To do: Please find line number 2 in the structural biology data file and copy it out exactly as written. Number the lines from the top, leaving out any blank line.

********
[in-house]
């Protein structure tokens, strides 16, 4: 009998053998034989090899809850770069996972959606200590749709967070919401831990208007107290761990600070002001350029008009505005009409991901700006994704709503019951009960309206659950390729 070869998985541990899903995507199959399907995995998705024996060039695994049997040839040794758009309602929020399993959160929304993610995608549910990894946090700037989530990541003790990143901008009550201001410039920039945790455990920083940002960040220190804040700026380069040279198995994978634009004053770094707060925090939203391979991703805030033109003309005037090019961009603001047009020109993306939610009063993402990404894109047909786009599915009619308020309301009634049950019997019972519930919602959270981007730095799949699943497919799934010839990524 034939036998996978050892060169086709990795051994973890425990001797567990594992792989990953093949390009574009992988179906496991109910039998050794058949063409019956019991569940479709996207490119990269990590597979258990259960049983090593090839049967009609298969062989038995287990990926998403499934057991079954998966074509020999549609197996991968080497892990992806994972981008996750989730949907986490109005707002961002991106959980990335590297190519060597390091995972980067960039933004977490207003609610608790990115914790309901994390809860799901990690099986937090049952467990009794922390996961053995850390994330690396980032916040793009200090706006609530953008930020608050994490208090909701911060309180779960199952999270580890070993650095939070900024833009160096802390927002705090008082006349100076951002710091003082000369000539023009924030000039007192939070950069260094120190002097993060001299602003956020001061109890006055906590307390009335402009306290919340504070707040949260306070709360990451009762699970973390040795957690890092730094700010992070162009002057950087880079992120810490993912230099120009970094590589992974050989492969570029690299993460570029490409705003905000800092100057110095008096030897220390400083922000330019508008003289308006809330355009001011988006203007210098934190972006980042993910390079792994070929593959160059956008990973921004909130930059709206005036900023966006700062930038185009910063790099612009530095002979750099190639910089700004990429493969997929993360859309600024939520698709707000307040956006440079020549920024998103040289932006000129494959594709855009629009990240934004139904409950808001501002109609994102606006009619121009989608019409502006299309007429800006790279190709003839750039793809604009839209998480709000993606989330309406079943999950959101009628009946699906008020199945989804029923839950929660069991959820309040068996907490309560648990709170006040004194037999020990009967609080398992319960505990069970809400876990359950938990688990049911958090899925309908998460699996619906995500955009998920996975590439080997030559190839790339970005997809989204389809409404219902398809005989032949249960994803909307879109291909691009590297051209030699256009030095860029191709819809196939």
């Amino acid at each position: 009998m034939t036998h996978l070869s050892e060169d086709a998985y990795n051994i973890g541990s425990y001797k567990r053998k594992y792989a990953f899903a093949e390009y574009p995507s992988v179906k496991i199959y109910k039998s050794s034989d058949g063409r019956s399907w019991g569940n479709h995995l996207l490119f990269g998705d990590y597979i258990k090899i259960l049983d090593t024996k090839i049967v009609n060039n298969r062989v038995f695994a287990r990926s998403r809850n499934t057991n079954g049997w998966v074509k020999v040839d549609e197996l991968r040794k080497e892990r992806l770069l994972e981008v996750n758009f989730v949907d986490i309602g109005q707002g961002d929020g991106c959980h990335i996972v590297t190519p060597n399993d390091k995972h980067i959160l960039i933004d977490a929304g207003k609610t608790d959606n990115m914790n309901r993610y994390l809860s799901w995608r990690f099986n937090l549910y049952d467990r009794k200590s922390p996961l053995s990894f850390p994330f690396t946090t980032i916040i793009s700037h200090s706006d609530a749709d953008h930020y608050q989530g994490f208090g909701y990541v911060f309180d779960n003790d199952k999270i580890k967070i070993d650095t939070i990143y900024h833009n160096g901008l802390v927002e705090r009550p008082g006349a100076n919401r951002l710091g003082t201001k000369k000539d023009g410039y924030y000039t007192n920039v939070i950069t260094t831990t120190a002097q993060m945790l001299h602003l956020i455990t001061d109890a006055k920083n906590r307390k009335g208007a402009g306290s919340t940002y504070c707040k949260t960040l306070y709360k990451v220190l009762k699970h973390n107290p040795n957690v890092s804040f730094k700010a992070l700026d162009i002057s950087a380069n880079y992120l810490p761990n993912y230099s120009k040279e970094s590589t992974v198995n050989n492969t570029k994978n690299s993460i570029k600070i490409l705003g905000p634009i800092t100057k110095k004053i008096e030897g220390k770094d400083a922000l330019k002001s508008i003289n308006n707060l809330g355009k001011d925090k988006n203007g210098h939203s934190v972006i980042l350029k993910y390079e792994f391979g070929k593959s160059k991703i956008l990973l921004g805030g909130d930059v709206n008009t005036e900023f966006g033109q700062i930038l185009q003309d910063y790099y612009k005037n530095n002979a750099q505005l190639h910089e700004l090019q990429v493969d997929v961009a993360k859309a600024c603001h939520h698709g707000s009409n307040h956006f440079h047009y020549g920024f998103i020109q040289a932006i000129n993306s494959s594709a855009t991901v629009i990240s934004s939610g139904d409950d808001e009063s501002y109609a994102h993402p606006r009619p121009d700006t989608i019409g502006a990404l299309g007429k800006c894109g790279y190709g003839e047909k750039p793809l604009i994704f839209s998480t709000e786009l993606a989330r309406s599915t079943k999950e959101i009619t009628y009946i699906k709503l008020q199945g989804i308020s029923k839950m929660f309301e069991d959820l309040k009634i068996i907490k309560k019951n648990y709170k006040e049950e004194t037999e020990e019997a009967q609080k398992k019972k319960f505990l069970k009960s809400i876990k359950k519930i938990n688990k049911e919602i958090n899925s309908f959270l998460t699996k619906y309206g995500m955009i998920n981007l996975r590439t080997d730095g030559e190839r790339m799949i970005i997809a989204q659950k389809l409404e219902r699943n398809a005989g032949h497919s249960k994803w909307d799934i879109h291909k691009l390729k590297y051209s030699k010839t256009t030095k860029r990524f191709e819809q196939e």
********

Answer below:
């Protein structure tokens, strides 16, 4: 009998053998034989090899809850770069996972959606200590749709967070919401831990208007107290761990600070002001350029008009505005009409991901700006994704709503019951009960309206659950390729 070869998985541990899903995507199959399907995995998705024996060039695994049997040839040794758009309602929020399993959160929304993610995608549910990894946090700037989530990541003790990143901008009550201001410039920039945790455990920083940002960040220190804040700026380069040279198995994978634009004053770094707060925090939203391979991703805030033109003309005037090019961009603001047009020109993306939610009063993402990404894109047909786009599915009619308020309301009634049950019997019972519930919602959270981007730095799949699943497919799934010839990524 034939036998996978050892060169086709990795051994973890425990001797567990594992792989990953093949390009574009992988179906496991109910039998050794058949063409019956019991569940479709996207490119990269990590597979258990259960049983090593090839049967009609298969062989038995287990990926998403499934057991079954998966074509020999549609197996991968080497892990992806994972981008996750989730949907986490109005707002961002991106959980990335590297190519060597390091995972980067960039933004977490207003609610608790990115914790309901994390809860799901990690099986937090049952467990009794922390996961053995850390994330690396980032916040793009200090706006609530953008930020608050994490208090909701911060309180779960199952999270580890070993650095939070900024833009160096802390927002705090008082006349100076951002710091003082000369000539023009924030000039007192939070950069260094120190002097993060001299602003956020001061109890006055906590307390009335402009306290919340504070707040949260306070709360990451009762699970973390040795957690890092730094700010992070162009002057950087880079992120810490993912230099120009970094590589992974050989492969570029690299993460570029490409705003905000800092100057110095008096030897220390400083922000330019508008003289308006809330355009001011988006203007210098934190972006980042993910390079792994070929593959160059956008990973921004909130930059709206005036900023966006700062930038185009910063790099612009530095002979750099190639910089700004990429493969997929993360859309600024939520698709707000307040956006440079020549920024998103040289932006000129494959594709855009629009990240934004139904409950808001501002109609994102606006009619121009989608019409502006299309007429800006790279190709003839750039793809604009839209998480709000993606989330309406079943999950959101009628009946699906008020199945989804029923839950929660069991959820309040068996907490309560648990709170006040004194037999020990009967609080398992319960505990069970809400876990359950938990688990049911958090899925309908998460699996619906995500955009998920996975590439080997030559190839790339970005997809989204389809409404219902398809005989032949249960994803909307879109291909691009590297051209030699256009030095860029191709819809196939």